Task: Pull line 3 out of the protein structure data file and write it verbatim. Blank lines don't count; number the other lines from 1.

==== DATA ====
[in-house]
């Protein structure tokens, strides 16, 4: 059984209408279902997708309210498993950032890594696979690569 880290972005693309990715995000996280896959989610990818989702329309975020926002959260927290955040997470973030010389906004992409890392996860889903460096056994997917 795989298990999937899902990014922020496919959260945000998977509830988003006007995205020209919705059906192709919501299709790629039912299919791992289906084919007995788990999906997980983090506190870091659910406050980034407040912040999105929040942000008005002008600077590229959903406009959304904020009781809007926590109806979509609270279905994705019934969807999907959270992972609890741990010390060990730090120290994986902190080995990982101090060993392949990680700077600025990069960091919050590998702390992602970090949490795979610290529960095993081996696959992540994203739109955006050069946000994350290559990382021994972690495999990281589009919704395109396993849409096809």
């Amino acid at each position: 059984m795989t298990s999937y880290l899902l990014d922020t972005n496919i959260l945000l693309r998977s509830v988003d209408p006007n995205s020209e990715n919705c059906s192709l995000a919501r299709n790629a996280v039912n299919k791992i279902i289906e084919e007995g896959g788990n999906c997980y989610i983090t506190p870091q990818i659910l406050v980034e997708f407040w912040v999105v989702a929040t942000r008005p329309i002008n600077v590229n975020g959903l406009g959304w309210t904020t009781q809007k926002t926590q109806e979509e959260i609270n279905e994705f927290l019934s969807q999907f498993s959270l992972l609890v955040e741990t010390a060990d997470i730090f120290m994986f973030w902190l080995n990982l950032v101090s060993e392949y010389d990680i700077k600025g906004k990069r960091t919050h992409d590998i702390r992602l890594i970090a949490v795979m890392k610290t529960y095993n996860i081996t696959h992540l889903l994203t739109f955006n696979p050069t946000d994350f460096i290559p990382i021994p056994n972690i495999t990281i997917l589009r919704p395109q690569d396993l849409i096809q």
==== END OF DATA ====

């Amino acid at each position: 059984m795989t298990s999937y880290l899902l990014d922020t972005n496919i959260l945000l693309r998977s509830v988003d209408p006007n995205s020209e990715n919705c059906s192709l995000a919501r299709n790629a996280v039912n299919k791992i279902i289906e084919e007995g896959g788990n999906c997980y989610i983090t506190p870091q990818i659910l406050v980034e997708f407040w912040v999105v989702a929040t942000r008005p329309i002008n600077v590229n975020g959903l406009g959304w309210t904020t009781q809007k926002t926590q109806e979509e959260i609270n279905e994705f927290l019934s969807q999907f498993s959270l992972l609890v955040e741990t010390a060990d997470i730090f120290m994986f973030w902190l080995n990982l950032v101090s060993e392949y010389d990680i700077k600025g906004k990069r960091t919050h992409d590998i702390r992602l890594i970090a949490v795979m890392k610290t529960y095993n996860i081996t696959h992540l889903l994203t739109f955006n696979p050069t946000d994350f460096i290559p990382i021994p056994n972690i495999t990281i997917l589009r919704p395109q690569d396993l849409i096809q």